We Have a Love Crisis in This Country

Sunday, June 12, 2016 - 6:18 pm

We Have a Love Crisis in This Country

I remember dancing most nights when I was at seminary. It was at the downtown nightclubs where I experienced community, transcendence, and joy as people of different races, genders, and sexualities came together in a pulsing interconnected mass, lifting up our arms, creating sacred space with our feet, sweat, our lust, and our loves.
Nightclubs have always been sacred spaces for queer people, places to gather and glitter, away from the judging glares of society. Places where we could love and be loved for who we are and how we want to be. Our revolution happened at a nightclub — Stonewall — where queers of all genders rose up and said we aren’t fucking taking this shit anymore. I’m remembering that as I consider the death that overtook the dancers at the Orlando gay club called “Pulse.”
Pulse. The beat of the base. Pulse. The beat of life. Pulse. The beat of the heart. Pulse, stopped with gunshots fueled by hate and blood all over the floor. Latinos/Immigrants/Queers proclaiming pride in who they are, in who God made them to be — dancing with their hands raised as bullets sprayed and the pulse faded and gone.
Devastation. Desolations. Grief. At least 50 heartbeats that will never revive. Their beautiful lives now merely ammunition, wood to fuel a destructive fire of recriminations, division and hatred that will consume our nation.

In reaction to the mass shooting at a gay nightclub in Orlando, Florida people hug outside the Stonewall Inn near a vigil for the victims in New York on June 12, 2016. (Bryan R. Smith / Agence France-Presse / Getty Images  © All Rights Reserved.)

We have a love crisis in our country. Our heart isn’t beating right. Our arteries clogged with clots of distrust and hate. The devil smiles as tears scald, burn, and slice. Queer lives are vanquished and points are scored. We have a love crisis in this country. It is a scarce commodity.

How hard it is to follow the mandate of love today, how corrosive and tempting the call of fear and hate and revenge. But on this day, as hard as it is, I will cling to the mandate to love because I have no other choice. I will trust, as Martin Luther King, Jr. did, that love has a redemptive power. I will love because Jesus tells me to love my enemies.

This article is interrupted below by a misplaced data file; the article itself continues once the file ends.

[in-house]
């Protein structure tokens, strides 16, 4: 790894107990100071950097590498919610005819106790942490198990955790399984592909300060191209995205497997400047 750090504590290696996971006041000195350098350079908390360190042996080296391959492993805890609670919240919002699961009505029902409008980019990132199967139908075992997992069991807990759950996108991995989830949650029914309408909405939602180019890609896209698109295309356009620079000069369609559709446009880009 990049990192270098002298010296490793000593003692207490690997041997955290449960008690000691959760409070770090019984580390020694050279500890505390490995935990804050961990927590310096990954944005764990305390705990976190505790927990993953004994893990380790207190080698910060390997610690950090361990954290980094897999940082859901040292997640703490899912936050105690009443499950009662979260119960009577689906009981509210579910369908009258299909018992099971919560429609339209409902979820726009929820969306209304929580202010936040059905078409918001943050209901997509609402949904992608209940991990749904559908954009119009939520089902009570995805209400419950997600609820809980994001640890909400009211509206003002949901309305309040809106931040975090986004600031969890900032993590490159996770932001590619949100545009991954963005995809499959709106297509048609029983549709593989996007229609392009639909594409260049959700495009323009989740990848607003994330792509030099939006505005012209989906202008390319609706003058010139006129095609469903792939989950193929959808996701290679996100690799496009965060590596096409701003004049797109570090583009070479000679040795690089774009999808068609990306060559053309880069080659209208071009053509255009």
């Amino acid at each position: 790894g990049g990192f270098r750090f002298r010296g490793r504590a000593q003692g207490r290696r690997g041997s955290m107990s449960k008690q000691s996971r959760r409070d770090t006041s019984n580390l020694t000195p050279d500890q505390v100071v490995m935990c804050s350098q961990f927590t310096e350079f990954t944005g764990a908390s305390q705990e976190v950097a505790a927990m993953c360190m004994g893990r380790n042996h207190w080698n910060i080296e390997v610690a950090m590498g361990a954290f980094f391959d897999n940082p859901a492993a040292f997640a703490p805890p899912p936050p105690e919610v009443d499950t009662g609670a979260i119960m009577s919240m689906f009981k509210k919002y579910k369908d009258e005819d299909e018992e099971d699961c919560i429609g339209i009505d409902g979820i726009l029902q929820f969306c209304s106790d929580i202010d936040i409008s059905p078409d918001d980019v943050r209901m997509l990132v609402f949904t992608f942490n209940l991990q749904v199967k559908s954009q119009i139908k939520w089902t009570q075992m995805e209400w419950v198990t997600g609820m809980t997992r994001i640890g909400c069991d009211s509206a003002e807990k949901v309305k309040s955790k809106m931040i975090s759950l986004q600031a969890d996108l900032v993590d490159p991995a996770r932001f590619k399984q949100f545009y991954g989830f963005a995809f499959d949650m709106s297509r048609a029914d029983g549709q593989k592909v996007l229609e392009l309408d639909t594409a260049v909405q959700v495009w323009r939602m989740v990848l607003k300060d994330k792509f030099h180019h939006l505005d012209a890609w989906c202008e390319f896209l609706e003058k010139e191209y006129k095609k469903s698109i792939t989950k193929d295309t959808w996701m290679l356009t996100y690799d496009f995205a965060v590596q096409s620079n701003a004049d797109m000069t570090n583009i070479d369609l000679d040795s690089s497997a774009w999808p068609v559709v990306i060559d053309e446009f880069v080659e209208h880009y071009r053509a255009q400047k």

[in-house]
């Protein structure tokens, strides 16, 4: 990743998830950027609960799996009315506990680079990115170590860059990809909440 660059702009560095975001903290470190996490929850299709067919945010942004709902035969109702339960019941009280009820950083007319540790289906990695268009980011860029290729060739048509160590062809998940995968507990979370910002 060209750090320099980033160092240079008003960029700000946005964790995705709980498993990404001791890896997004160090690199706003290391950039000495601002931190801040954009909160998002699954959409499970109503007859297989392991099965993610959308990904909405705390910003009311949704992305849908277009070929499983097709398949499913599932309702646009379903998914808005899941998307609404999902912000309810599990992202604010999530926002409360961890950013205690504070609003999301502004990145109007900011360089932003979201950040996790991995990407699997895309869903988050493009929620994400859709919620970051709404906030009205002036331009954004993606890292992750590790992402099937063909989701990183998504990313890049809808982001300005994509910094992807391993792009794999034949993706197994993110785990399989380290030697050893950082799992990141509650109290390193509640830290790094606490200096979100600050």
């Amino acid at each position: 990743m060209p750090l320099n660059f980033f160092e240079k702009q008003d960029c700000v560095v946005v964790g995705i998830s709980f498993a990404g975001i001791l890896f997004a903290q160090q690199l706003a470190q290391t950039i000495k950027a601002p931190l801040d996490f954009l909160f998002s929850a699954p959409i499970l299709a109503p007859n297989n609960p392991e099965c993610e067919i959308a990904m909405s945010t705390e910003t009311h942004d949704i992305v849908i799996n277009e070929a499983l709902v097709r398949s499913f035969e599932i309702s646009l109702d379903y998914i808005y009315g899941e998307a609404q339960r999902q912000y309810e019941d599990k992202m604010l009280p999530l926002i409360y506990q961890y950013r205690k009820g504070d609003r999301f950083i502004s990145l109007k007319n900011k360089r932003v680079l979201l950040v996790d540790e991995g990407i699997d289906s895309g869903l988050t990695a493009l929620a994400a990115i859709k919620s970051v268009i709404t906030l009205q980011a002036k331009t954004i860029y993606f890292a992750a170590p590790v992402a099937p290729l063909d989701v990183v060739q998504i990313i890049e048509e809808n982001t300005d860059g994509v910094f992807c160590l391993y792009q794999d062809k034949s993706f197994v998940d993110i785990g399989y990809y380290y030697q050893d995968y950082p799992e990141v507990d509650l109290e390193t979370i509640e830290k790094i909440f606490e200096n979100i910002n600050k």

It will not bring the pulse back to the lives of those who have died. But I will love so that I might resuscitate the pulse of our country. I will love as an act of defiance as a queer man, that we will not be silenced. I will love in honor of all those throughout history who have loved and felt silenced and alone. I will love my Muslim neighbors who feel vulnerable, I will love those who would do my friends and neighbors harm. I will love until my own pulse stops, with the prayer that my love might be more powerful than death.

Today I mourn and honor the lives of those who have died with my pulsing heart beating an insistence of love.

An LAPD officer holds hands with a sheriff’s deputy as they march during 2016 Gay Pride Parade in West Hollywood, California on June 12, 2016. (Mark Ralston / Agence France-Presse / Getty Images © All Rights Reserved.)

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is a writer, editor, and religious activist. He currently serves as Senior Vice-President for Public Engagement at Auburn Seminary and was the Executive Editor Of Global Spirituality and Religion for Huffington Post’s Religion section, and formerly served as editor of BeliefNet. Raushenbush served as Associate Dean of Religious Life and the Chapel at Princeton University and is an ordained Baptist minister in the American Baptist tradition. He is a graduate of Macalester College and Union Theological Seminary. He currently lives in New York and is married to the author Brad Gooch.

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